- Honors and Awards: any grants, prizes, scholarships you’ve been awarded since the beginning of your academic career.
- Service: any positions you’ve held on committees or councils.
- Certifications: any certifications that could be important: ESL teaching, for example.
- Teaching: courses you’ve taught in order of most recent to least recent.
- Your research interests: keywords applicable to your research and work.
- Supervision: if you’ve worked as a faculty member and you’ve supervised a thesis, list it as well.
- Languages: languages you speak and your proficiency in them
- Memberships: if you’re a member of any academic institutions (particularly those to which membership is granted only through a committee), list it here.
- References: all academic (name and institution only suffices usually).
When to include non-academic work
On my CV, I include some writing, researching, and editing positions that have nothing to do with academia. This is because I believe that schools would be interested in someone who uses academic skills in the workplace. I also include any paid or volunteer position I have where I use social media or programs like Adobe Creative Suite. This is less important for applying to school, but if I want to be competitive in the extremely difficult academic market when it comes to jobs, I want to show that I can wear many hats. It shows I’m a self-learner who is up-to-date with technology (especially as more and more classes move online).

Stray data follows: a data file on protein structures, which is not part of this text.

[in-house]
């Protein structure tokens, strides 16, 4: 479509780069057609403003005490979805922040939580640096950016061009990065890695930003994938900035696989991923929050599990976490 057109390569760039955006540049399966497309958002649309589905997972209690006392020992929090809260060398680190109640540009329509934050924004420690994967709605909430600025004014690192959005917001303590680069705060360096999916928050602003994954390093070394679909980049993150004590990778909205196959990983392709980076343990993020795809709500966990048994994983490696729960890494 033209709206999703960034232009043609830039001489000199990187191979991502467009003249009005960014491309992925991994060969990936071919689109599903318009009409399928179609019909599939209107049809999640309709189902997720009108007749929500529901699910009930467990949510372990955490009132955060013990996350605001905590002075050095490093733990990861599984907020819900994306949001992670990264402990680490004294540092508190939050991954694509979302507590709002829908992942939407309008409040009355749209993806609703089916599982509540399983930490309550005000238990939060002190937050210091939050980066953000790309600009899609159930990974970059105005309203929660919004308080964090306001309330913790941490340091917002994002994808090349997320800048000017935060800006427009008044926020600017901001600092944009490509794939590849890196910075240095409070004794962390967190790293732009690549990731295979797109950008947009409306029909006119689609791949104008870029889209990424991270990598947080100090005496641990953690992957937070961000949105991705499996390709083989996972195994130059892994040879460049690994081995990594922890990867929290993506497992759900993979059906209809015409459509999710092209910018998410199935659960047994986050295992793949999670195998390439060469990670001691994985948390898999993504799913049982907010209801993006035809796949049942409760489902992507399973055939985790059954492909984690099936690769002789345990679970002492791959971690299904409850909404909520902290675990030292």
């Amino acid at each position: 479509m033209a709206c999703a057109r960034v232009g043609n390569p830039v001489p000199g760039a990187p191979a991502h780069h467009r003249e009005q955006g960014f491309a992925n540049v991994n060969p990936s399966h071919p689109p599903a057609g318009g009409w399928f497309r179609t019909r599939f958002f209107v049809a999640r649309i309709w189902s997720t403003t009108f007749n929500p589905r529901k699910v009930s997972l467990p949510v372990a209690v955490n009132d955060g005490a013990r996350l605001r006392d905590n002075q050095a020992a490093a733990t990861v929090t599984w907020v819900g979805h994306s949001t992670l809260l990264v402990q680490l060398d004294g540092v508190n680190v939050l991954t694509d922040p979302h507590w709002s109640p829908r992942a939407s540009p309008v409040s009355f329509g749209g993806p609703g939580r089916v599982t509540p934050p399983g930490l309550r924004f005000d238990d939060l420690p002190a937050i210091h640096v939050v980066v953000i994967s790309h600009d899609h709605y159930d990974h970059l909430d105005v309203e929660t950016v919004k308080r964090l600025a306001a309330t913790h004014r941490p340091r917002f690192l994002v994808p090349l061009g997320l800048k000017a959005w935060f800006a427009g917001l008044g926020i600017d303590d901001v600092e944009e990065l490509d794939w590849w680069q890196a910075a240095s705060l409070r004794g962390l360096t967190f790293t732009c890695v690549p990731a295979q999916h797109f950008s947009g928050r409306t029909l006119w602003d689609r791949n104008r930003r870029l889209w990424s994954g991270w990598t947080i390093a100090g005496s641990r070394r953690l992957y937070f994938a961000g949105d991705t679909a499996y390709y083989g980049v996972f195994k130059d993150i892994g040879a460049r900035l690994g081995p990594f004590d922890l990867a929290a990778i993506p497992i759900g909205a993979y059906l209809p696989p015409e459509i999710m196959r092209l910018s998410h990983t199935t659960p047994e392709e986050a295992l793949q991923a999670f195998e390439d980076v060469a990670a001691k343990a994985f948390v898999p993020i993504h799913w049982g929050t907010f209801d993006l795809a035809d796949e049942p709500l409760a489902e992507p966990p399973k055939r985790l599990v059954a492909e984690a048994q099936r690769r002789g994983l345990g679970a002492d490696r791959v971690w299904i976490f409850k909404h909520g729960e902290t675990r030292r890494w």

- Keep it updated! Whenever you get a new position or publish something new, add it to your CV immediately and save time later on.
- If a conference or publication is forthcoming, include it and just note that it’s forthcoming.
- Always save as a PDF for online applications or emails.
- Don’t be too fancy. Go for legibility!
- Include, duh, all your contact information at the top.
I stripped mine down and made a template for you! Just download it, open it in Word, and add in your own deets.
One more thing
I put my CV online as a tumblr page. I bought my full name as a URL and it redirects to the tumblr. It’s a good idea to own your name’s URL to make sure the real you comes up when you’re searched (and hopefully you get to it and can keep it before others with your name do). Use your middle name(s) if you have to. When applying for positions, it’s all about standing out from the crowd. Pros:
- I like being able to point to a page that included all of my work in one place.
- I noticed that employers generally are pretty impressed when I tell them that they can see my CV online, too. They like the information-super-highway-ness of it all.
- I can inject a bit of my personality, which can help me stand out.
- Of course, when you apply to schools, they’ll want the PDF file itself — but if you put it online, you can hyperlink to conference programs, publications, and other things that might stand out to your CV’s reader.
PHEW. Okay Homies: what tips do you have?